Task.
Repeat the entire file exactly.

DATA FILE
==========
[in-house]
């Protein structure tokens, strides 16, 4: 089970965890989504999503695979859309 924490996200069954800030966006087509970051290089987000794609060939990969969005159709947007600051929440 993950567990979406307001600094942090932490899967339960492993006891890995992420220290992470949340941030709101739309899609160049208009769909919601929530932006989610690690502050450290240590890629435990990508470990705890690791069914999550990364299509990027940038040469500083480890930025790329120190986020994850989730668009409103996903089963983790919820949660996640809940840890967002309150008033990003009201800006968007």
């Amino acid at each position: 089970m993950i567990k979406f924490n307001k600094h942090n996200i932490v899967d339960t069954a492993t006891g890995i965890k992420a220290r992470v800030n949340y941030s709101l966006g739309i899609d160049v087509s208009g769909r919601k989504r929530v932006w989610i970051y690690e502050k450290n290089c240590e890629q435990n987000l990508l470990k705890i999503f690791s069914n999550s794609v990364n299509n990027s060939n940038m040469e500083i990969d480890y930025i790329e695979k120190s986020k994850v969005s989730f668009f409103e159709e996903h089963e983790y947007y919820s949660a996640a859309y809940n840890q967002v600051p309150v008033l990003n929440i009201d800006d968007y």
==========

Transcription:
[in-house]
């Protein structure tokens, strides 16, 4: 089970965890989504999503695979859309 924490996200069954800030966006087509970051290089987000794609060939990969969005159709947007600051929440 993950567990979406307001600094942090932490899967339960492993006891890995992420220290992470949340941030709101739309899609160049208009769909919601929530932006989610690690502050450290240590890629435990990508470990705890690791069914999550990364299509990027940038040469500083480890930025790329120190986020994850989730668009409103996903089963983790919820949660996640809940840890967002309150008033990003009201800006968007």
């Amino acid at each position: 089970m993950i567990k979406f924490n307001k600094h942090n996200i932490v899967d339960t069954a492993t006891g890995i965890k992420a220290r992470v800030n949340y941030s709101l966006g739309i899609d160049v087509s208009g769909r919601k989504r929530v932006w989610i970051y690690e502050k450290n290089c240590e890629q435990n987000l990508l470990k705890i999503f690791s069914n999550s794609v990364n299509n990027s060939n940038m040469e500083i990969d480890y930025i790329e695979k120190s986020k994850v969005s989730f668009f409103e159709e996903h089963e983790y947007y919820s949660a996640a859309y809940n840890q967002v600051p309150v008033l990003n929440i009201d800006d968007y």